In this Market Trends we look at three cars that were influenced by Porsche; the Audi RS2, Mercedes 500E and Seat Ibiza…
Audi RS2 (1994-1995)
Audi was a little dull in the early 90s. The Quattro phase was well behind it, and it was beginning to be known as a second rate BMW chaser. That performance image had to come back – and the fact was that the S2 Coupe simply didn’t cut it for so many.
Audi, however, had a plan. Jointly developed with Porsche and assembled in the factory which had previously produced the 500E, the RS2 was a new super-estate based on the humble 80 Avant. At a time where few manufacturers offered a performance oriented estate, Audi carved itself a niche that few manufacturers have managed to challenge since. The RS2 was followed by RS4 and RS6 – by which time Audi was the daddy. BMW M cars may have dominated the performance saloon world, but for those in need of a fast load carrier the hot Audi had become the default choice.
The last 18 months have seen values stabilising at about £40,000, following a spike at the start of 2017. However, as the first of an illustrious line we think values are likely to increase further. Given that it certainly won’t depreciate, there’s a case to be made for an RS2 as a wiser investment than a savings account, if nothing more.
Mercedes 500E (1991-1994)
Much is made of the fact that Porsche produced the 500E for Mercedes. However, the truth is that Porsche was initially only commissioned to handle development work – the W140 S-class occupying the time of the internal development department. It was only produced at Porsche after development was finished – when it was found that the 500E’s wider wings wouldn’t fit through a number of parts of the W124 production line at Sindelfingen.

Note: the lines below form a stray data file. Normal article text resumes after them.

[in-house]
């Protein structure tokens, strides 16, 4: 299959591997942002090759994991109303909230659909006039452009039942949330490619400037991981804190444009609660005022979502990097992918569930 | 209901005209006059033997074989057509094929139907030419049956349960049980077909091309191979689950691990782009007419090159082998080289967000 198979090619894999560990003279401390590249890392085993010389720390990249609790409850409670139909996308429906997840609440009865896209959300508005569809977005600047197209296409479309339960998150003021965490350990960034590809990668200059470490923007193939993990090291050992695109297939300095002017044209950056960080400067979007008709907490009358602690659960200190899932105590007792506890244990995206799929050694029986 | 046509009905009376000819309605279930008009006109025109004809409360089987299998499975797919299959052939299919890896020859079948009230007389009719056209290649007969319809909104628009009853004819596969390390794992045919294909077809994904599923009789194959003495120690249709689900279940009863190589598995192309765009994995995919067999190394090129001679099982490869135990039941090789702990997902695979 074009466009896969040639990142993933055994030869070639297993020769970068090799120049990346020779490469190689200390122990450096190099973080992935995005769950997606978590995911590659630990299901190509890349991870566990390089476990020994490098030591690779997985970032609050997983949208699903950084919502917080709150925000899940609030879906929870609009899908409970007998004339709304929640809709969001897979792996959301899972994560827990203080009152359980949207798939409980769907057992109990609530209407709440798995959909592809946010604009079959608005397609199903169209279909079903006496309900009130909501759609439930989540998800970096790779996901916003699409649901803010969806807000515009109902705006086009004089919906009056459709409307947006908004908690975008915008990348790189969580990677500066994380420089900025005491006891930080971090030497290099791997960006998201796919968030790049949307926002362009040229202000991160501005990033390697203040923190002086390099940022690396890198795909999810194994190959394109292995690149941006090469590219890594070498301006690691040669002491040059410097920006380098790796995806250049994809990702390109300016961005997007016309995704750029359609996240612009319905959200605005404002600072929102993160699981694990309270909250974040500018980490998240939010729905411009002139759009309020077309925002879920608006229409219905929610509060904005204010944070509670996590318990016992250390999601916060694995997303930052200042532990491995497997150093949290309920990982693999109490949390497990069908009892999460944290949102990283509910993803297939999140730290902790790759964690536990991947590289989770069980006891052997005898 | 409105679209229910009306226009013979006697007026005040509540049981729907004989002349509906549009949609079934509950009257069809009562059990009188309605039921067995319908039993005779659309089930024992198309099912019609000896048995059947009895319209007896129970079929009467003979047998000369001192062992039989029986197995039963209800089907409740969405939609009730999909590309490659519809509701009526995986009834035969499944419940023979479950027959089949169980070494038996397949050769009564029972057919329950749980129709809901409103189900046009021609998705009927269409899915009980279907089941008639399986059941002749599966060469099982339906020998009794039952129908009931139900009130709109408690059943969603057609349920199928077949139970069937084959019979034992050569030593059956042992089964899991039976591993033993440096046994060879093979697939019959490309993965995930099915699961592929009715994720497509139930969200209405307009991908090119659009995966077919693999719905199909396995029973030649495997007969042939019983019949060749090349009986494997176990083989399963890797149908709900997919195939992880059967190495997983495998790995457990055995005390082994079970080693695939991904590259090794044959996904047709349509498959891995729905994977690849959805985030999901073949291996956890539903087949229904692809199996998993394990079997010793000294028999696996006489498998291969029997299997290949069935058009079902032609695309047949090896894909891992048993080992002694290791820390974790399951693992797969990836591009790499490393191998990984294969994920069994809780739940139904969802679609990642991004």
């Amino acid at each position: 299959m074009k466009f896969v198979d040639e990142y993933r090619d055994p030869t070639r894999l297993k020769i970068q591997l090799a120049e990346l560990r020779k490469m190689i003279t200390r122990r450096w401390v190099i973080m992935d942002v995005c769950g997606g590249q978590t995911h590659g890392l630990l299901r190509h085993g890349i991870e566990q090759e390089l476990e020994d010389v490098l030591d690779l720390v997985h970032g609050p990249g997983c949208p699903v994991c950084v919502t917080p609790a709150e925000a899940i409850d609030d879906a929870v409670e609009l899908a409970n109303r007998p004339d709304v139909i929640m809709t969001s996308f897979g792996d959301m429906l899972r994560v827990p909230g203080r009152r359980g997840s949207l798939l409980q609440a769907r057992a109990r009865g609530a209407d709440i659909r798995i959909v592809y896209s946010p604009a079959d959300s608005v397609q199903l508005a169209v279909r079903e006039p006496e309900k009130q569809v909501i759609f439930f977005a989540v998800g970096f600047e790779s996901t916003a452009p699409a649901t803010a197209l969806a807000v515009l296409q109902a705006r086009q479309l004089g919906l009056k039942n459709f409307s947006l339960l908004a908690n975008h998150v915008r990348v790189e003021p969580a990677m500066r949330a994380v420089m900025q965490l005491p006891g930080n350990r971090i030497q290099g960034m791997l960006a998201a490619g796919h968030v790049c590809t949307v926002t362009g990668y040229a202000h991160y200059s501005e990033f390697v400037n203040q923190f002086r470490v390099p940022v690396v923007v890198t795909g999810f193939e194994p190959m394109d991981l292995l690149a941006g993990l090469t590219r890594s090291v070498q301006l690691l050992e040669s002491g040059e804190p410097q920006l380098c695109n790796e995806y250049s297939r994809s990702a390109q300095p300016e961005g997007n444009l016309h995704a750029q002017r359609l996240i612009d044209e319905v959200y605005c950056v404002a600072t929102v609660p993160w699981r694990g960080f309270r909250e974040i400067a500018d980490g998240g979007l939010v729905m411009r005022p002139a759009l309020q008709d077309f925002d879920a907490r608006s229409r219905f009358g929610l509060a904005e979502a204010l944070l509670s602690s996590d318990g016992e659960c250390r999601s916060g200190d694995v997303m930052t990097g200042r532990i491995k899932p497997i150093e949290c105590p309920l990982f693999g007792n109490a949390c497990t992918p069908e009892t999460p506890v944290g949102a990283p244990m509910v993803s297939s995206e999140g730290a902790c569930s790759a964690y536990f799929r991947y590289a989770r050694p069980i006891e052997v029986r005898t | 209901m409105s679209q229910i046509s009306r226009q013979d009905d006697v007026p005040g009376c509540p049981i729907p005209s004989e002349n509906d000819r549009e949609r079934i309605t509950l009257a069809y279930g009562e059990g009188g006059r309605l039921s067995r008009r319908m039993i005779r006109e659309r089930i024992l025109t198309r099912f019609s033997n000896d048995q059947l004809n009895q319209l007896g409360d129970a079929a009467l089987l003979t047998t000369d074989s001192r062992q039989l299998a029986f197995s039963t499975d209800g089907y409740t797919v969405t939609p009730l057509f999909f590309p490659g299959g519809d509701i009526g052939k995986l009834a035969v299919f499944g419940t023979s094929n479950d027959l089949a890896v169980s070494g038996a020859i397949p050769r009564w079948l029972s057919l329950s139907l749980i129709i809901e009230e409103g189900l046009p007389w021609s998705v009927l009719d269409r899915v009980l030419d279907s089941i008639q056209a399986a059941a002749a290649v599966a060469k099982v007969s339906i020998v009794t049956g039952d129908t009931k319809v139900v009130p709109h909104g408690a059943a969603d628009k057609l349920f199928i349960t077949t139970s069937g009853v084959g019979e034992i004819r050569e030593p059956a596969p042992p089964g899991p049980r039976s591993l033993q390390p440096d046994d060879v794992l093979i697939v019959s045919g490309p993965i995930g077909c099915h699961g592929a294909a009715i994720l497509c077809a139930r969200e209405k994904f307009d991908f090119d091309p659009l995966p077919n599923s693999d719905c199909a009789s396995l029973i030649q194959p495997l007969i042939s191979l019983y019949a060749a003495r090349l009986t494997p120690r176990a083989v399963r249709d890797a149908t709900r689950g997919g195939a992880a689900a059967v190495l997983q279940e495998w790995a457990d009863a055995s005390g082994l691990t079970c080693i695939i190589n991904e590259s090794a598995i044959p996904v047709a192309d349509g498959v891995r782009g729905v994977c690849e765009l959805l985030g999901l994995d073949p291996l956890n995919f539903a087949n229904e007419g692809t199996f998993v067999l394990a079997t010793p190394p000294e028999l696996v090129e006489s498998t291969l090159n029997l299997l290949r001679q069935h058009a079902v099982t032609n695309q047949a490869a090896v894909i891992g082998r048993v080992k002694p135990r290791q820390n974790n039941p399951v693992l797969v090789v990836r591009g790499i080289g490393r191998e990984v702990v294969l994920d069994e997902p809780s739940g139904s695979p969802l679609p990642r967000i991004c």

Basically, it’s a W124 with revised suspension settings and the 5.0 V8 from the SL. It also spawned the Q-car 400E, lacking the wider wings but utilising the 500E’s chassis developments to house a smaller version of the V8. The Porsche involvement, however, means that the 500E has assumed a rarefied position among Mercedes collectors and values are accordingly higher.
Values spiked around the end of 2016, from a position in the high twenties to around the £40,000 mark. But with so few cars sold lately, it’s hard to make any true predictions about the state of the market now. We’d hold off from buying to invest – but we certainly wouldn’t dissuade you from buying to enjoy.
Seat Ibiza (1984-1993)
When trying to escape the shadow of the Fiat group, Seat needed its own new supermini as a Fura replacement. The car it created was the Ibiza – based on the Seat Ronda, itself based on the Fiat Strada – the Ibiza was a small three and five door front drive hatchback styled by Giugiaro. The drivetrains were engineered with help from Porsche – and for 7 Marks per car, Seat earned the right to brand the new hatchback with System Porsche labels.
The Ibiza marked a very definite change of direction away from the Fiats of old, marking the Spanish manufacturer as a brand in its own right. Many felt the re-engineered Ronda and Fura still too similar to the Italian models – indeed, Fiat took them to court over it.
With so few first-gen Ibizas left, survivors are understandably among the very nicest there ever were and prices appear artificially high accordingly. With that said, those which have sold over the last few years appear to have hovered at around the £2000 mark. It’s not economically viable to restore them yet, which means that any use-and-improve cars will be bought for the love of it rather than any specific collector value.